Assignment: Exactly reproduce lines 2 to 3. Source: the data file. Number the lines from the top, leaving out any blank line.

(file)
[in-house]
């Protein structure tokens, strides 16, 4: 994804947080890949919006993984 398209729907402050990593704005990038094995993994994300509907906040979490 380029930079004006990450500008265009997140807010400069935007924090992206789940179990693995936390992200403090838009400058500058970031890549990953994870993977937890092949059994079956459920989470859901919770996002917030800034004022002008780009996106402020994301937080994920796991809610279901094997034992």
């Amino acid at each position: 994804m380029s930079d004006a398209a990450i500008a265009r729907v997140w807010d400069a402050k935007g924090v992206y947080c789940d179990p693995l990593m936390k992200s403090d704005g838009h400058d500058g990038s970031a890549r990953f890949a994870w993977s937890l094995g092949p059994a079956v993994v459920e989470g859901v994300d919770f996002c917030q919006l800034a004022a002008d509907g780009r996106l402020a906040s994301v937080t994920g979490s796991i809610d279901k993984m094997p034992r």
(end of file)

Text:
């Protein structure tokens, strides 16, 4: 994804947080890949919006993984 398209729907402050990593704005990038094995993994994300509907906040979490 380029930079004006990450500008265009997140807010400069935007924090992206789940179990693995936390992200403090838009400058500058970031890549990953994870993977937890092949059994079956459920989470859901919770996002917030800034004022002008780009996106402020994301937080994920796991809610279901094997034992």
């Amino acid at each position: 994804m380029s930079d004006a398209a990450i500008a265009r729907v997140w807010d400069a402050k935007g924090v992206y947080c789940d179990p693995l990593m936390k992200s403090d704005g838009h400058d500058g990038s970031a890549r990953f890949a994870w993977s937890l094995g092949p059994a079956v993994v459920e989470g859901v994300d919770f996002c917030q919006l800034a004022a002008d509907g780009r996106l402020a906040s994301v937080t994920g979490s796991i809610d279901k993984m094997p034992r």